Anyone who is even sort-of paying attention to the world around them is aware that for a whole lot of people, Labor Day weekend was seventy two hours of living with the depressing irony of being unemployed on a holiday that honors working men and women. Beyond them are many others who have jobs but are just barely squeaking by and having great difficulty meeting the bills every month. Those who are solidly employed and living comfortably still have family and friends they care about in one of the former categories. It seems no one is left untouched by weak job market.

Graphic courtesy tradingeconomics.com
Graphic courtesy tradingeconomics.com

Two people very close to me work as customer service reps at different companies. Talking to them would make you think they sit next to each other. The mismanagement, low pay, unattainable objectives that are constantly changing and no one fully understands, abusive customers, and rigid schedule expectations all cumulate into a sense of demoralization. It’s a bit of a joke between us that the only thing worse than working in a call center is working fast food, and even that’s debatable since at least fast food workers score a free burger once in a while. Both of these people are hard working, intelligent, and overqualified for their positions. They both want out very badly. Unfortunately there aren’t many options for them to get out.

How do you climb the ladder when the ladder is a step stool? The psychology is like a shark eating its own tail: A common belief among the un- and under- employed is that there is something wrong with them…being stuck in an unfulfilling low pay job is somehow their fault. They will notice when someone else is doing well and let that amplify their own failures, real or perceived. It’s hard for them to see that there are millions of others just like them, and very few are unmotivated slackers complacent with a dead end job.

My service-rep friends call me at least once a week and the conversation always turns to their jobs and their worry about the future. I get the sense that they don’t want to annoy me with their venting, but it’s ok. Really. Yapping with me for a few minutes seems to benefit them and if it helps them pull through another day of dread on the “cube farm,” then it’s not a big deal for me to indulge them.

I’m one of the lucky few who has a job that is enjoyable, stable, and pays well. It’s not the end of the rainbow. I still have my workplace gripes. Yet every morning when I walk through the door, I thank God for giving me such a sweet deal. The only way I can show my gratitude is to give the boss an honest eight and do what I can to help those who are not as blessed as me. Because to a degree I am insulated from the mental and financial stress of being trapped in a crappy low wage job, I am in a unique position to help others. Mostly they just want to talk. Sometimes I’ll buy them lunch or put a few gallons of gas in their car. I’m not powerful or well connected enough to set them up with something better, so it’s the least, and the most, I can do.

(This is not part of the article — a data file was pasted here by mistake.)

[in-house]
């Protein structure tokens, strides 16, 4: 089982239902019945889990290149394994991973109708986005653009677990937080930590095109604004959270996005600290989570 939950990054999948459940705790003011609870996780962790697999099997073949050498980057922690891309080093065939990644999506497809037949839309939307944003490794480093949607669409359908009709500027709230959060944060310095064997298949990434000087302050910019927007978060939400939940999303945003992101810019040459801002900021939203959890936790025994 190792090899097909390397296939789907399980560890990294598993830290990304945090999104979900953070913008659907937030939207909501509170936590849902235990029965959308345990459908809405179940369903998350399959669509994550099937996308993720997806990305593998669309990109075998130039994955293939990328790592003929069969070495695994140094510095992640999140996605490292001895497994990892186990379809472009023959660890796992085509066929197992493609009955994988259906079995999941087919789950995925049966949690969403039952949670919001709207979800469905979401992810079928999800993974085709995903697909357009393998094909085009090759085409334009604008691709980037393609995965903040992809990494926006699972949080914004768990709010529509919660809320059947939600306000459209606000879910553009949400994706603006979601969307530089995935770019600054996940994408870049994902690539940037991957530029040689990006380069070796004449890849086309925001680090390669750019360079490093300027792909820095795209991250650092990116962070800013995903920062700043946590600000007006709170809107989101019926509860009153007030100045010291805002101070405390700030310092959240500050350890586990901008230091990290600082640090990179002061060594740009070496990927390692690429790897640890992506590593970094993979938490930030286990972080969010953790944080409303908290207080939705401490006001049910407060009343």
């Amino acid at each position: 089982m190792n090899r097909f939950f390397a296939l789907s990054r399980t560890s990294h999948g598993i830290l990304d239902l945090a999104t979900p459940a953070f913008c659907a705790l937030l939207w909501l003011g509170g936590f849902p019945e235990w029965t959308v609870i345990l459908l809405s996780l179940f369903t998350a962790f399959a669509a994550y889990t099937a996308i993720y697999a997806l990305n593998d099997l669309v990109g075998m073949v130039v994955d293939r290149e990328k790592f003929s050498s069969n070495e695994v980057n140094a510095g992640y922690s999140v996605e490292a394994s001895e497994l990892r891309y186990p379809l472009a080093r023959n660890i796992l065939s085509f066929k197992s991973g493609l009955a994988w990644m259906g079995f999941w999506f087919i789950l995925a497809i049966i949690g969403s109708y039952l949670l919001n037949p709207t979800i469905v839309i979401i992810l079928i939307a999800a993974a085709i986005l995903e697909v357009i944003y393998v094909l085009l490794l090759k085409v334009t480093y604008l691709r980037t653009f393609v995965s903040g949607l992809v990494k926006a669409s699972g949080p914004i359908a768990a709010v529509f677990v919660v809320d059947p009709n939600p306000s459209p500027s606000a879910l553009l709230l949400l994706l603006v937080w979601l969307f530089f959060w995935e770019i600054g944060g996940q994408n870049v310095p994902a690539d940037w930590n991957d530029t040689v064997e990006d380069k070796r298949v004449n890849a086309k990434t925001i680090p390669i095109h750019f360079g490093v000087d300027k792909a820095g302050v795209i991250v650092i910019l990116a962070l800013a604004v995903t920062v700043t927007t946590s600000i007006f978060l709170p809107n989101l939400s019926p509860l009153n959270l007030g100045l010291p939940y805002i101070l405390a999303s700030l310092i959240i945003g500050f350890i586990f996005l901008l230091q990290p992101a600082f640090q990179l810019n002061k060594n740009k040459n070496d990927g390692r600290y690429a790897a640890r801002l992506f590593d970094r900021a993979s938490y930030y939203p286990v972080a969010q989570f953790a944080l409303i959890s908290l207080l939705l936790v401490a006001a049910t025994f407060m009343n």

I do not believe any of the chatter about how things are improving. Most of the positive numbers are either cherry picked to cover up the bad news or outright fabrications. Back home in Naperville, my childhood town, there are entire malls that are nearly empty, upscale shops replaced by dollar stores, numerous vacant car dealerships, cash for gold swindlers, payday loan hucksters, and a noticeable increase of homeless people. Naperville is still a great community with uncountable positive attributes, yet it is unsettling to see  so many red flags in a city that never had them before. Even in a relatively poverty-free town signs of the real economy are slowly creeping in.

What seems lost in the charts and statistics and political gesturing is the everyday people who are struggling with no visible path out of their situations. It’s a sad statement on the world when a motivated, well-qualified almost-fifty year old accepts a $12/hour job because it’s the only deal they can find. Or when a person who should be well into retirement is working a fast food drive through at nine o’clock on a Sunday night. How far does society have to crack before the system resets itself and opportunity makes a comeback? For many, Labor Day is like the anniversary of a loved one’s death, a reminder of something missing from their lives. These hurting souls find a way to do the best they can with what they have. The rest of us cannot restore their lost income, but we can and should help them keep their dignity.

Editor’s Note: Please check out my other blog articles related to this topic:  

Play Fair, Unless You’re an Adult  and   If You Love Something, Let It Freeze